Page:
Dee claimed Elizabeth held the title to North America and some northern European territories (Iceland, Greenland, and Norway) through international law, civil law, and divine right. Her birthright to these lands must be recovered and reclaimed for both God and country. Dee cites the voyages of King Arthur, King Malgo, St. Brendan, Prince Madoc, “A Frier of Oxford,” John and Sebastian Cabot, Stephen Borough, and Martin Frobisher to support his arguments.
Dee does not list the accomplishments of all the “historical” figures he mentions in Limites. It is assumed the queen and her advisors were familiar with the stories and more than likely discussed the claims with Dee in person between 1576-1580. A description of each figure’s accomplishments supported with documents appears in Hakluyt’s Principall navigations. It is assumed that the claims presented in Hakluyt in 1589 were roughly the same claims presented by Dee nine years earlier because Dee and Hakluyt had a decades-long working relationship.
- King Arthur
- According to Hakluyt: Welsh king who subjugated Ireland, Iceland, Gotland, Orkney, Norway, and Denmark in 517 CE. The subjugated kingdoms sent 120,000 foot soldiers to support Arthur. Later Arthur conquered Semeland, Windland, Curland, Roe, Wireland, Flanders, Cherilland, Lapland, and Russia.
- King Malgo
- According to Hakluyt: Welsh king Maelgwn Gwynedd of the northern Welsh kingdom of Gywnedd. In 580 CE, he recovered the six islands of the ocean sea that had been tributaries under King Arthur – Ireland, Iceland, Gotland, Orkney, Norway, and Denmark.
- Friar of Oxford
- According to Hakluyt: Franciscan Friar from Oxford went to the north pole and saw the inland drawing sea predicted by geographers.
- According to Dee: The friar was Nicholas de Linna who traveled from England to the northern parts and back five times starting in 1360.
- According to Gerald Mercator: The friar found a a Norwegian priest who was descended from the King Arthur in 1364 thereby strengthening the English claim to Norway.
- Important claim because this would give England the right to the Northeast Passage.
- Stephen Borough
- According to Hakluyt: Discovered the Kara Straits, believed to be part of the soon-to-be discovered Northeast Passage.
- St. Brendan
- Irish monk (484-577 CE) who allegedly sailed to America. His voyage was recorded 300 hundred years after it supposedly happened. While historians read the text of the voyage as a religious allegory, some people have interpreted it as Brendan sailing to America.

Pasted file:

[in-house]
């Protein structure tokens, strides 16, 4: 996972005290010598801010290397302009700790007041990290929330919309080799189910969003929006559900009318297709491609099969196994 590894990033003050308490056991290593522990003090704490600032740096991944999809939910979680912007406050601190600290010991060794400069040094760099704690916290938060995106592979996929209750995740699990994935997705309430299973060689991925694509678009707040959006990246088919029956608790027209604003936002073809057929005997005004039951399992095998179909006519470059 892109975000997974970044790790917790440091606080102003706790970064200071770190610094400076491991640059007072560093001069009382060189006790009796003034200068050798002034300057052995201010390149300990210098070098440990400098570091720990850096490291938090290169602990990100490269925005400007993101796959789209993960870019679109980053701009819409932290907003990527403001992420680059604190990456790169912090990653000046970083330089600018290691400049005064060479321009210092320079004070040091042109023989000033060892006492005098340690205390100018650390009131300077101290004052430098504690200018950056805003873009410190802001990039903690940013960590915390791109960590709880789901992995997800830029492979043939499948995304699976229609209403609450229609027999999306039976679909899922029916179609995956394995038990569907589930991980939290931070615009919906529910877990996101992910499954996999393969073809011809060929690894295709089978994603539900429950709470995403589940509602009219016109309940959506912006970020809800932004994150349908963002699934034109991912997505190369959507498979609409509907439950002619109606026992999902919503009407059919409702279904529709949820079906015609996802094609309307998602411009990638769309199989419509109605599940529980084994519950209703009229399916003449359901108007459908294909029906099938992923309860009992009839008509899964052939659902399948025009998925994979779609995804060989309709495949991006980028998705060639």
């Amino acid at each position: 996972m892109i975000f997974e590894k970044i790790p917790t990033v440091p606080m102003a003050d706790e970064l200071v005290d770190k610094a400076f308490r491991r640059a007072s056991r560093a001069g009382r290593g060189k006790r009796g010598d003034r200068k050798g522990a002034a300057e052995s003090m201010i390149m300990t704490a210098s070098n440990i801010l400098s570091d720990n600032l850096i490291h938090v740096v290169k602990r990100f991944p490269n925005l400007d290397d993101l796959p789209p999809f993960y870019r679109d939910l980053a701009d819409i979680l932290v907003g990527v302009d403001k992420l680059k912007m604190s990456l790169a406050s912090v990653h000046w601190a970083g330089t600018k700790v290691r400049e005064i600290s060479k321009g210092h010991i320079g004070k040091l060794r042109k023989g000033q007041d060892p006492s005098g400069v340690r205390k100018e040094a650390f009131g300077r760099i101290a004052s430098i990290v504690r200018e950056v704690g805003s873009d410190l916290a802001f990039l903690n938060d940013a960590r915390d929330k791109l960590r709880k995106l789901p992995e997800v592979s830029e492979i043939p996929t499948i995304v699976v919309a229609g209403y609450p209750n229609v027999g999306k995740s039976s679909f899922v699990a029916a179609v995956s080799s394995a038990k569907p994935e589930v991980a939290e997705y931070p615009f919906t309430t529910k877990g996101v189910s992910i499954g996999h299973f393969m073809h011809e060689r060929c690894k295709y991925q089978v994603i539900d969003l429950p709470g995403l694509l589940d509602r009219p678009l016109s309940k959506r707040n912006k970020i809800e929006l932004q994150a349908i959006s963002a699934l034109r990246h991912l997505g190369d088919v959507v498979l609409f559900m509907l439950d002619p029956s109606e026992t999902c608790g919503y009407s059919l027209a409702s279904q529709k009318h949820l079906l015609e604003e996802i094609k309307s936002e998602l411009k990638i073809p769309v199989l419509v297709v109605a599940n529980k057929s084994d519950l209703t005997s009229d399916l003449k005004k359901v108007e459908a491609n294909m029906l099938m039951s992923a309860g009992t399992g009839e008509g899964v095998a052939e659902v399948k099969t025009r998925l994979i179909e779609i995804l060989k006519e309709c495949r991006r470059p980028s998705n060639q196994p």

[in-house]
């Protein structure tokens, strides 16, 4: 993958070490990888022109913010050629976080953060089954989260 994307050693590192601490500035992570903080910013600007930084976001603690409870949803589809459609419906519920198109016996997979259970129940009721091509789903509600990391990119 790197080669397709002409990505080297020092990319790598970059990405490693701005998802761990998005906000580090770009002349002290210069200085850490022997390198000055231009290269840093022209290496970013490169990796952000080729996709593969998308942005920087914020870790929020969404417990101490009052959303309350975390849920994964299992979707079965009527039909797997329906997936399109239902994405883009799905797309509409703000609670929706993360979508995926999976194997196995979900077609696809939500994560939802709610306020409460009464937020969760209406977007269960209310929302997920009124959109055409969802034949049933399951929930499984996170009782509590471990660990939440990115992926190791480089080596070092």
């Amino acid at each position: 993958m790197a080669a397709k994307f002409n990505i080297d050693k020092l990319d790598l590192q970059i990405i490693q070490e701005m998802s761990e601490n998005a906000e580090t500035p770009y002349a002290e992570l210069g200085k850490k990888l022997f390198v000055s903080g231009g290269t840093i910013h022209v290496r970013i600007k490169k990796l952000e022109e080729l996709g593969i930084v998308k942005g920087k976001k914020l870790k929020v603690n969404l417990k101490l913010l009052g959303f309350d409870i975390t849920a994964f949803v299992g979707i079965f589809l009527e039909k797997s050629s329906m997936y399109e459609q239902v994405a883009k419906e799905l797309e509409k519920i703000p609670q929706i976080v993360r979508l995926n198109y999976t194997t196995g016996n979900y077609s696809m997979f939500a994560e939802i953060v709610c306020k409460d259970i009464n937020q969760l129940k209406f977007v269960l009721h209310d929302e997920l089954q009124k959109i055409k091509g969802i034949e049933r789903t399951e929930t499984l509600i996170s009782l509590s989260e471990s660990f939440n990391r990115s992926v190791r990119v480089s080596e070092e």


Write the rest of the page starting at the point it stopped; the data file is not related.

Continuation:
- Prince Madoc
- Welsh prince who established a colony in North America in 1170. His story is presented below.
- John and Sebastian Cabot
- Father and son duo who served Henry VII in 1497 and 1508. Their explorations provided some legal justification to claim North America from North Carolina to Labrador for England.
- Martin Frobisher
- Made three voyages to Labrador and Nunavut in the 1570s looking for the Northwest Passage, and attempted to establish a mining colony.
Proving the Lie: Prince Madoc and his Welsh Indians
For North America, Dee’s argument of “finders keepers” rested on Prince Madoc. The Madoc legend was supported by various authors connected to Dee, strongly suggesting that Dee played a central role in both the “discovery” of the story and its dissemination. The Madoc story rested on medieval chronicles and eyewitness testimony from people who traveled to North America.
The following is a chronological list of the evidence supporting the Madoc claim.
1580 – David Ingram
On November 1, 1580, John Dee noted in his diary “The same day cam Mr. Clement the seasmaster and Mr. Ingram from Sir George Peckham.” “Mr. Ingram” was probably David Ingram based on him being sent by George Peckham (see below for Peckham’s involvement).
David Ingram was a sailor and part of the notorious slaver John Hawkin’s privateering ventures in Africa and Mexico. In October 1568 while facing structural problems with his ships due to a defeat at the hands of the Spanish, Hawkins stranded 100 of his sailors on the Mexican coast because his ships could not carry all of them home. Ingram claimed to be one of the stranded sailors and that he and two other companions walked north from Mexico. They traveled by foot roughly 2,000 miles to arrive at Cape Breton, Canada 11 months later. Ingram then hitched a ride to England on a French ship. He first told his story sometime around 1580 (maybe when he met Dee), and later to Sir Francis Walsingham in 1582. Conveniently, the two companions who could corroborate Ingram’s story were already dead when Ingram relayed his tale.
The account given to Walsingham is no longer extant, however, Richard Hakluyt including a portion of it in Principall navigations in 1589. The account contains an important component to the Madoc story – the existence of Welsh speaking Indians in North America.
“There is also another kinde of Foule in that Countrey which hunteth the Riuers neere vnto the Ilands: They are of the shape and bignesse of a Goose but their wings are couered with small pelowe feathers, and cannot flie: You may drive them before you like sheepe: They are exceeding fatte and very delicate meate, they haue white heads, and therefore the Countrey men call them Penguins (which seemeth to be a Welsh name.) And they haue also in vse diuers other Welsh words, a matter worthy of noting”.